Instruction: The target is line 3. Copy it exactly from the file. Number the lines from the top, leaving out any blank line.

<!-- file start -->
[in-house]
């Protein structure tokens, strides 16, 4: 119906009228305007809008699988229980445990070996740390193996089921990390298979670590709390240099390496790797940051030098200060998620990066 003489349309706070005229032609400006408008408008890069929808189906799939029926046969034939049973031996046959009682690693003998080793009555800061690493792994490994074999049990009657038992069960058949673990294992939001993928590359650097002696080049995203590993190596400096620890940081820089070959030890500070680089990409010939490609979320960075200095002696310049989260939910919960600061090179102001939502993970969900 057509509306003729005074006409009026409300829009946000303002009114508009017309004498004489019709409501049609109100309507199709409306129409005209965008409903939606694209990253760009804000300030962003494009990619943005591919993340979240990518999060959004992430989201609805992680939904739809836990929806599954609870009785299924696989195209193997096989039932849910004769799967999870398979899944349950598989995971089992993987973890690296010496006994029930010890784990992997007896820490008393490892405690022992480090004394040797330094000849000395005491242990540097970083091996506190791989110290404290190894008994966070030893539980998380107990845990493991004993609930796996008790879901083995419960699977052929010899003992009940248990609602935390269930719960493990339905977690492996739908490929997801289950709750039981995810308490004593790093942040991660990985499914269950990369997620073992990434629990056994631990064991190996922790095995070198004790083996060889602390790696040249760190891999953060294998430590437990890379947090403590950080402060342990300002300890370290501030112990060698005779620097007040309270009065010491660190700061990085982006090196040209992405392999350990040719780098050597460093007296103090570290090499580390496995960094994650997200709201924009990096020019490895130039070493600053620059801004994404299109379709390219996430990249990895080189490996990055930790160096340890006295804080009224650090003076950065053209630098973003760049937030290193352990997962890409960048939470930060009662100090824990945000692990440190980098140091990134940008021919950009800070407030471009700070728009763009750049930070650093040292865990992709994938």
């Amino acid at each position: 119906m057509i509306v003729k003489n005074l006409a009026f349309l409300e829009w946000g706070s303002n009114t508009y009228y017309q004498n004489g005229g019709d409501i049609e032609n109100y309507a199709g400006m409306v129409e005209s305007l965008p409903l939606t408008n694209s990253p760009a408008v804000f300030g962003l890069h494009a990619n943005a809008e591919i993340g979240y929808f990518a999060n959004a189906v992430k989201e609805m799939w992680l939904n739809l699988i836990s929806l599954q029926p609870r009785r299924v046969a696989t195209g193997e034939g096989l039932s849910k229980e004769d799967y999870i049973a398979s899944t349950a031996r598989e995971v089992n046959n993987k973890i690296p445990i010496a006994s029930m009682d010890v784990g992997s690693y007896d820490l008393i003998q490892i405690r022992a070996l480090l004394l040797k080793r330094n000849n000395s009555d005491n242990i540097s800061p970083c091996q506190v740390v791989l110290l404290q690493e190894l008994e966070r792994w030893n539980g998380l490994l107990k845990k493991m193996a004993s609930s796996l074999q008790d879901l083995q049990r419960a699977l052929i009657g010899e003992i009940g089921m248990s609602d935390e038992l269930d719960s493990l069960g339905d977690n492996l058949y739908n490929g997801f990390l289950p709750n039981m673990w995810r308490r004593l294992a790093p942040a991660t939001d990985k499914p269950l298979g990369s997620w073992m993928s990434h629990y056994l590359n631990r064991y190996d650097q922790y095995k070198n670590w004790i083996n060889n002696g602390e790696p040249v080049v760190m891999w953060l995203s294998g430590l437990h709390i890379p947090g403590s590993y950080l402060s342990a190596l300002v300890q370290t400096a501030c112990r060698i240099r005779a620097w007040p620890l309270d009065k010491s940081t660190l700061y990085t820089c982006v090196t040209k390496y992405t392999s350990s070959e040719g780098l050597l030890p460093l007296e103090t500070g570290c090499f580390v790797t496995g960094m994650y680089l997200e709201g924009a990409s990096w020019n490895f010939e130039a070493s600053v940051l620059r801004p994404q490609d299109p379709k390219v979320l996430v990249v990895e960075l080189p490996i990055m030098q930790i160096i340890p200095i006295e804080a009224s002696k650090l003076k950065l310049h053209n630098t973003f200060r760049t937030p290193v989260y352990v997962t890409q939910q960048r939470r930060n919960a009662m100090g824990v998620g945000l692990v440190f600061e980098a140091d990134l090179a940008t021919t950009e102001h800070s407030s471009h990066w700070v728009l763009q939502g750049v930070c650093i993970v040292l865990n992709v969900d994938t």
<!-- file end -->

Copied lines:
């Amino acid at each position: 119906m057509i509306v003729k003489n005074l006409a009026f349309l409300e829009w946000g706070s303002n009114t508009y009228y017309q004498n004489g005229g019709d409501i049609e032609n109100y309507a199709g400006m409306v129409e005209s305007l965008p409903l939606t408008n694209s990253p760009a408008v804000f300030g962003l890069h494009a990619n943005a809008e591919i993340g979240y929808f990518a999060n959004a189906v992430k989201e609805m799939w992680l939904n739809l699988i836990s929806l599954q029926p609870r009785r299924v046969a696989t195209g193997e034939g096989l039932s849910k229980e004769d799967y999870i049973a398979s899944t349950a031996r598989e995971v089992n046959n993987k973890i690296p445990i010496a006994s029930m009682d010890v784990g992997s690693y007896d820490l008393i003998q490892i405690r022992a070996l480090l004394l040797k080793r330094n000849n000395s009555d005491n242990i540097s800061p970083c091996q506190v740390v791989l110290l404290q690493e190894l008994e966070r792994w030893n539980g998380l490994l107990k845990k493991m193996a004993s609930s796996l074999q008790d879901l083995q049990r419960a699977l052929i009657g010899e003992i009940g089921m248990s609602d935390e038992l269930d719960s493990l069960g339905d977690n492996l058949y739908n490929g997801f990390l289950p709750n039981m673990w995810r308490r004593l294992a790093p942040a991660t939001d990985k499914p269950l298979g990369s997620w073992m993928s990434h629990y056994l590359n631990r064991y190996d650097q922790y095995k070198n670590w004790i083996n060889n002696g602390e790696p040249v080049v760190m891999w953060l995203s294998g430590l437990h709390i890379p947090g403590s590993y950080l402060s342990a190596l300002v300890q370290t400096a501030c112990r060698i240099r005779a620097w007040p620890l309270d009065k010491s940081t660190l700061y990085t820089c982006v090196t040209k390496y992405t392999s350990s070959e040719g780098l050597l030890p460093l007296e103090t500070g570290c090499f580390v790797t496995g960094m994650y680089l997200e709201g924009a990409s990096w020019n490895f010939e130039a070493s600053v940051l620059r801004p994404q490609d299109p379709k390219v979320l996430v990249v990895e960075l080189p490996i990055m030098q930790i160096i340890p200095i006295e804080a009224s002696k650090l003076k950065l310049h053209n630098t973003f200060r760049t937030p290193v989260y352990v997962t890409q939910q960048r939470r930060n919960a009662m100090g824990v998620g945000l692990v440190f600061e980098a140091d990134l090179a940008t021919t950009e102001h800070s407030s471009h990066w700070v728009l763009q939502g750049v930070c650093i993970v040292l865990n992709v969900d994938t």